Pastor’s problem is finding a dependable and solid market for his product, since, lacking preservatives, he cannot sell to supermarkets or other large commercial venues where the supply chain prevents products sans preservatives from hitting the shelves with enough time before expiration. Pastor’s market is “the here and now,” those who want to buy the drink and consume it in the moment – or, at the most, 1-2 days later, “no más,” as the Peruvians are fond of saying. Pastor sells his product at local universities and institutes (including ISUR). I finally tested his product after his “sustentación,” or business plan presentation. After nearly 1.5 years working with the CEN – and two different coordinators thereof – Pastor took to the podium to present his business plan to a somewhat harrowing committee which would decide his fate. The panel was there to grill Pastor about his product – everything from the potential and danger for contamination in his home factory to the marketing of his product and his cash flow chart to the fact that Peruvians haven’t demonstrated much desire to include yogurt into their breakfast regimen (at least not yet – just wait until they try Pastor’s delicious product!).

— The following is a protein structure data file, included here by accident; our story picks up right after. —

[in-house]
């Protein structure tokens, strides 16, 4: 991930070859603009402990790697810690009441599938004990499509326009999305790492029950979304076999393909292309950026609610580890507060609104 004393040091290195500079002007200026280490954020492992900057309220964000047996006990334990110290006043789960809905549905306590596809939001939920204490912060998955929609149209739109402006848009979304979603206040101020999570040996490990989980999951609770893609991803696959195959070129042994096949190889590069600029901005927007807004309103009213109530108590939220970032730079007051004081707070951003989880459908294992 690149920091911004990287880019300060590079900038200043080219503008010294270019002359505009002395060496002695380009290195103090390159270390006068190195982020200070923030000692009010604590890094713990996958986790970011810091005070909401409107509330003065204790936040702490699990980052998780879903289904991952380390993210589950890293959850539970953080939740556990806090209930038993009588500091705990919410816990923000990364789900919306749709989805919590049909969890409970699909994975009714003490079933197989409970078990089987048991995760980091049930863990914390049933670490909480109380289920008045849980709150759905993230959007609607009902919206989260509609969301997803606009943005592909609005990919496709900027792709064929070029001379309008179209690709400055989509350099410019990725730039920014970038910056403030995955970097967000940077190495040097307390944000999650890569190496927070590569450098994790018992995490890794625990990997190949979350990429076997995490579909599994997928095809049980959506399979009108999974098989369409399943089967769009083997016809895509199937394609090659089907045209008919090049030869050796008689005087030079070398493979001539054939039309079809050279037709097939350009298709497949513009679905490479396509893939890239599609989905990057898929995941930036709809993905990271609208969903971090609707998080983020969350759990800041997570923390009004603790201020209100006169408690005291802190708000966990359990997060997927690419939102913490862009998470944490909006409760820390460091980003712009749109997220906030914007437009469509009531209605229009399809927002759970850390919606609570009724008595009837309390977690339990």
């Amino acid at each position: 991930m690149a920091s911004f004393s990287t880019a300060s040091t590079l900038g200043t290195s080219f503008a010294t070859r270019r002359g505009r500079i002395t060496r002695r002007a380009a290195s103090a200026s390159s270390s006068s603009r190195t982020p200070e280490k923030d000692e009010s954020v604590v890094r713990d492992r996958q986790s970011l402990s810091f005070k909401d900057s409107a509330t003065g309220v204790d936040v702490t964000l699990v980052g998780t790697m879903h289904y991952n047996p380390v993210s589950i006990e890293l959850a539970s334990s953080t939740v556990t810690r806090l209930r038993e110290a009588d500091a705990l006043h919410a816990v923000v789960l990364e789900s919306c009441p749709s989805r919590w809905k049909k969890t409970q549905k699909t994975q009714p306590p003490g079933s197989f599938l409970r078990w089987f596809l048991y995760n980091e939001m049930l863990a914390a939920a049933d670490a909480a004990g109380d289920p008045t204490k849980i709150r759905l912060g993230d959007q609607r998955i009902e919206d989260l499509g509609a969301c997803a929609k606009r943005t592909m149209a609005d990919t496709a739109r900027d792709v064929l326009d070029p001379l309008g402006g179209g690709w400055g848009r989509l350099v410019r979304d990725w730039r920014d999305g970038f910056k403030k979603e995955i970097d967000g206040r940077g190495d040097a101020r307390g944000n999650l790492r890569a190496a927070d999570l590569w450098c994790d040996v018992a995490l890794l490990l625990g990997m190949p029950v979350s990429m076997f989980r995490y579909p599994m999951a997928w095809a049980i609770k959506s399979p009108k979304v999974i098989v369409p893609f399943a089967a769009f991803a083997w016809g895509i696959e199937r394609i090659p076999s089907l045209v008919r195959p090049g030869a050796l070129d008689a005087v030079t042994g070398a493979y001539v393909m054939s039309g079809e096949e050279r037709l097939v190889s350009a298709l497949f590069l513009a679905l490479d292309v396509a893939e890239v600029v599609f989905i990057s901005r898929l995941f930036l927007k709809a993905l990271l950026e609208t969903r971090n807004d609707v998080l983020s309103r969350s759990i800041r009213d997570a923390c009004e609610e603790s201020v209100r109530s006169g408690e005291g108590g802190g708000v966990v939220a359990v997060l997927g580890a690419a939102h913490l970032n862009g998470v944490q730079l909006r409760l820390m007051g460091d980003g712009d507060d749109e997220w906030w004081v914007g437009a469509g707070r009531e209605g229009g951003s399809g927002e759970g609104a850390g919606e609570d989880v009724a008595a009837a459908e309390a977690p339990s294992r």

While Pastor seemed a bit inept in the CEN office, he was absolutely electric in front of this panel. Pastor fielded a variety of questions for about 1 hour – after a 30 minute presentation aided by PowerPoint, no less – showing little to no signs of mental fatigue. The man is indefatigable. He’s in the moment. He’s either much smarter than most of us realize or he’s having the presentation of his life in a clutch situation. Then the committee grants us leave and we traipse out into the hallway whilst they decide when/if/how much “capital semilla” (seed capital) they are going to give Pastor. To my knowledge, the CEN has very little money at the moment because it has made many loans before I came (we’re talking under 10,000 Peruvian Nuevo Soles at the moment, about 3,500 USD); thus, Pastor didn’t expect much from us for his business operations, despite his stated desire for around 7,000 total (from various other sources he is currently consulting, too) and his commitment to working with us for 1.5 years.